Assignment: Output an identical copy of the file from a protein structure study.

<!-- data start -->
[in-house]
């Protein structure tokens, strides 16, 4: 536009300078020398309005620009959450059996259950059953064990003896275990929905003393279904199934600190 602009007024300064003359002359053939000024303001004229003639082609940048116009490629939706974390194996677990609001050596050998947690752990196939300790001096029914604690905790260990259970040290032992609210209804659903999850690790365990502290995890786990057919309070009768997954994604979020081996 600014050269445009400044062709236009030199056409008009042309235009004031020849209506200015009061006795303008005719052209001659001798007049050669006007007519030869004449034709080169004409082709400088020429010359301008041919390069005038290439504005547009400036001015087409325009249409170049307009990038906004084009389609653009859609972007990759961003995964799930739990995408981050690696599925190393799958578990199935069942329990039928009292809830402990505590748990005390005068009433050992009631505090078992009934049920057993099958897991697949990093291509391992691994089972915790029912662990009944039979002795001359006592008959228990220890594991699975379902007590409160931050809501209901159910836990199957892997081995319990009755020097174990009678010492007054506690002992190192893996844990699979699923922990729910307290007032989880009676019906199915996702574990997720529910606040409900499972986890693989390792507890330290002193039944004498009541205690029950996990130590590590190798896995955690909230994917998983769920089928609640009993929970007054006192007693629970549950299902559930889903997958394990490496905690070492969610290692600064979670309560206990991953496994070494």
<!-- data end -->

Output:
[in-house]
């Protein structure tokens, strides 16, 4: 536009300078020398309005620009959450059996259950059953064990003896275990929905003393279904199934600190 602009007024300064003359002359053939000024303001004229003639082609940048116009490629939706974390194996677990609001050596050998947690752990196939300790001096029914604690905790260990259970040290032992609210209804659903999850690790365990502290995890786990057919309070009768997954994604979020081996 600014050269445009400044062709236009030199056409008009042309235009004031020849209506200015009061006795303008005719052209001659001798007049050669006007007519030869004449034709080169004409082709400088020429010359301008041919390069005038290439504005547009400036001015087409325009249409170049307009990038906004084009389609653009859609972007990759961003995964799930739990995408981050690696599925190393799958578990199935069942329990039928009292809830402990505590748990005390005068009433050992009631505090078992009934049920057993099958897991697949990093291509391992691994089972915790029912662990009944039979002795001359006592008959228990220890594991699975379902007590409160931050809501209901159910836990199957892997081995319990009755020097174990009678010492007054506690002992190192893996844990699979699923922990729910307290007032989880009676019906199915996702574990997720529910606040409900499972986890693989390792507890330290002193039944004498009541205690029950996990130590590590190798896995955690909230994917998983769920089928609640009993929970007054006192007693629970549950299902559930889903997958394990490496905690070492969610290692600064979670309560206990991953496994070494």